“How can cities contribute to the advancement of sustainable development and address issues including water, energy and waste?”
Not only is there much that cities can do to advance sustainable development, it is critical that they begin doing so. With 50 percent of humanity already living in cities and emitting 80 percent of all greenhouse gases, with far more arriving in coming years, as Schneider Electric‘s Mike Calise said, “the battle for our future is going to be won or lost in the cities.”
The good news is that cities are in a good position to win that battle. The concentrated population provides tremendous leverage. Retrofitting skyscrapers, for example, with systems to improve energy or water efficiency, can have the same impact as taking individual measures across entire neighborhoods or even small towns.
Look at New York City, where 82 percent of residents travel to work by public transport. That’s one reason why the Big Apple’s per capita energy consumption is lower than any of the 50 states.
The Smart Cities movement, spearheaded by companies like IBM, Cisco and Schneider Electric has injected advanced technology into the mix. Opportunities are plentiful in buildings, where, according to the IEA, 80 percent of the potential for energy savings remains untapped. Advanced building management systems integrate HVAC, lighting, security management and fire protection equipment, utilizing sensors to direct resources to where they are needed. All of this is enhanced by analytics that predict occupancy and weather conditions, taking proactive measures to prepare the building. Cisco now has the capability to discover, measure, and manage all devices connected to the internet, providing dramatic savings by turning off idle equipment. Smart meters help residents understand their energy usage details, allowing them to save energy and money.
Transportation options range from hybrid-electric buses, to car-sharing services, to smartphone apps that encourage people to walk, bike or use public transit. Schneider has smart charging systems for electric vehicles. Energy storage systems, either solar integrated, or vehicle-to-grid (V2G) will facilitate utilization of renewable resources. Smart parking systems can help drivers find parking spots quickly, reducing fuel consumption and time spent searching.
As for water, some 12 billion gallons are lost each day, costing up to $14 billion annually. It’s the 5 percent of leaks that occur in large-diameter pipes that account for more than half the losses. New technology like the SmartBall in-line acoustic leak detection technology can locate these leaks without shutting off the water. IBM’s Smarter Water initiative combines analytics with sensors to manage water resources, including a smartphone app that allows citizens to call in and report leaks. The system can anticipate problems including leaks and flooding that could potentially contaminate a city’s water system.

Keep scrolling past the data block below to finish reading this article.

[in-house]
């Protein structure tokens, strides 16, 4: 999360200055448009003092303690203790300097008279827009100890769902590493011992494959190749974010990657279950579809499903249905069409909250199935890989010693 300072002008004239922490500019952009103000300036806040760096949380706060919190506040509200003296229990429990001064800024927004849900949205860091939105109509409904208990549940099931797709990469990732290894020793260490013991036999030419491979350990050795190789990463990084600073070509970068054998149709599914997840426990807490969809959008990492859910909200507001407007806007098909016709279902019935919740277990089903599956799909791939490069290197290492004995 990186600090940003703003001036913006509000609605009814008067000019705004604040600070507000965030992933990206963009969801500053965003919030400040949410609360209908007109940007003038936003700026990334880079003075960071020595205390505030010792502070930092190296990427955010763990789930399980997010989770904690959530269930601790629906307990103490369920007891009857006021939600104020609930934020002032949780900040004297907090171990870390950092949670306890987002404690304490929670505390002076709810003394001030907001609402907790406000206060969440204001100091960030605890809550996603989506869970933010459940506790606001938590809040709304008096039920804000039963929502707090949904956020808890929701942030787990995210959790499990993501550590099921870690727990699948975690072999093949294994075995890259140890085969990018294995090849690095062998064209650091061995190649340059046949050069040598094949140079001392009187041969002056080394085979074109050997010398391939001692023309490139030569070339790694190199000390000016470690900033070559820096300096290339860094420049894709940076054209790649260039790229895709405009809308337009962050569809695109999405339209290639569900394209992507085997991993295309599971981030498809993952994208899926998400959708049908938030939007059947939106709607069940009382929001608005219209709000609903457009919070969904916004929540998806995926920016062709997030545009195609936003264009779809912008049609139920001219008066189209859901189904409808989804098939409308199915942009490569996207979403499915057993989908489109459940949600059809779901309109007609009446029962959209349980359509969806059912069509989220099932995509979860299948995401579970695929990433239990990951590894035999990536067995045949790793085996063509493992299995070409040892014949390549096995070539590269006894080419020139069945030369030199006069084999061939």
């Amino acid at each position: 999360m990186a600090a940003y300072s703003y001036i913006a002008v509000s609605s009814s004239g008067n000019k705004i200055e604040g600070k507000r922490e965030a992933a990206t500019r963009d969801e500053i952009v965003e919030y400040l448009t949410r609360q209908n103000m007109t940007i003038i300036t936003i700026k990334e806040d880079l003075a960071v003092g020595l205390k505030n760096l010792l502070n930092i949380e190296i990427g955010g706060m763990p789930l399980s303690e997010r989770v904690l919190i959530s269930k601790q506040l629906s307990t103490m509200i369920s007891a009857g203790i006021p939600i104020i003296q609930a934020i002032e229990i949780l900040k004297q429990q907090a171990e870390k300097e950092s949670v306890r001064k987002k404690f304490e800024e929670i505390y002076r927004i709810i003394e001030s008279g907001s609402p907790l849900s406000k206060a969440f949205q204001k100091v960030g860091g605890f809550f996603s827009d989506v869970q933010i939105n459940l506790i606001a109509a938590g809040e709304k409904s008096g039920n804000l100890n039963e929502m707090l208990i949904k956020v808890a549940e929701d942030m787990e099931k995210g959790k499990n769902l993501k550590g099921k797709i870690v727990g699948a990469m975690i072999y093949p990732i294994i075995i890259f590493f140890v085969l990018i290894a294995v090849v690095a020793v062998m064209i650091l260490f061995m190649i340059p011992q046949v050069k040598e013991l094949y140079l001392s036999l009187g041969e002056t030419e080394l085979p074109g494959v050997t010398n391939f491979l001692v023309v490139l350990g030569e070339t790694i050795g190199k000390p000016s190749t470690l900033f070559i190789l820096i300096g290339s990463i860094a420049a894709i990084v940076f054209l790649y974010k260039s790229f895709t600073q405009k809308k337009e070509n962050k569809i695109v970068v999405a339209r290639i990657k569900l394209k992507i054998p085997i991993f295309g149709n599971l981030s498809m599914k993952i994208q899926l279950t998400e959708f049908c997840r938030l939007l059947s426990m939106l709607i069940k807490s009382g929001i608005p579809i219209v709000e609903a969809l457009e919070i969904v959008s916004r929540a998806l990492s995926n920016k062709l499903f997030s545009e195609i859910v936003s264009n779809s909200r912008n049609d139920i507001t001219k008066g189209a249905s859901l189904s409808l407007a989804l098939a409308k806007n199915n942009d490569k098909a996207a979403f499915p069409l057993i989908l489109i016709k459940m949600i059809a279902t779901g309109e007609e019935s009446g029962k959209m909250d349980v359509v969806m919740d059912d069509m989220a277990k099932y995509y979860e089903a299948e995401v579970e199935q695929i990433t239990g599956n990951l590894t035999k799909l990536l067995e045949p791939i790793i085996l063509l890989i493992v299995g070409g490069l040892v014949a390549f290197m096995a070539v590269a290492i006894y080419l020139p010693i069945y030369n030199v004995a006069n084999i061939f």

Finally, it’s not only advances in electronics that are pushing the sustainability envelope. Innovative bio-engineering has allowed Epiphergy to develop a potentially game-changing waste treatment system that can effectively convert food waste into energy in an urban setting. The system utilizes every scrap of food they collect, following EPA’s food recovery hierarchy of: feeding hungry people, feeding animals, making energy, and making compost to feed the soil. Because the micro-organisms quickly break down the organic material, the process is virtually odorless, making it suitable for inner city operation. Local operation is important, because it eliminates long distance hauling of all this material. A single, five-day process breaks down the waste stream from which animal feed, ethanol and compost are extracted.
Cities are not only filled with people; they are filled with imagination and opportunity as well. In our connected world, the time has arrived for cities to learn from each other and set the pace for the transition to sustainable living.
RP Siegel, PE, is an inventor, consultant and author. He co-wrote the eco-thriller Vapor Trails, the first in a series covering the human side of various sustainability issues including energy, food, and water in an exciting and entertaining romp that is currently being adapted for the big screen. Now available on Kindle.
Follow RP Siegel on Twitter.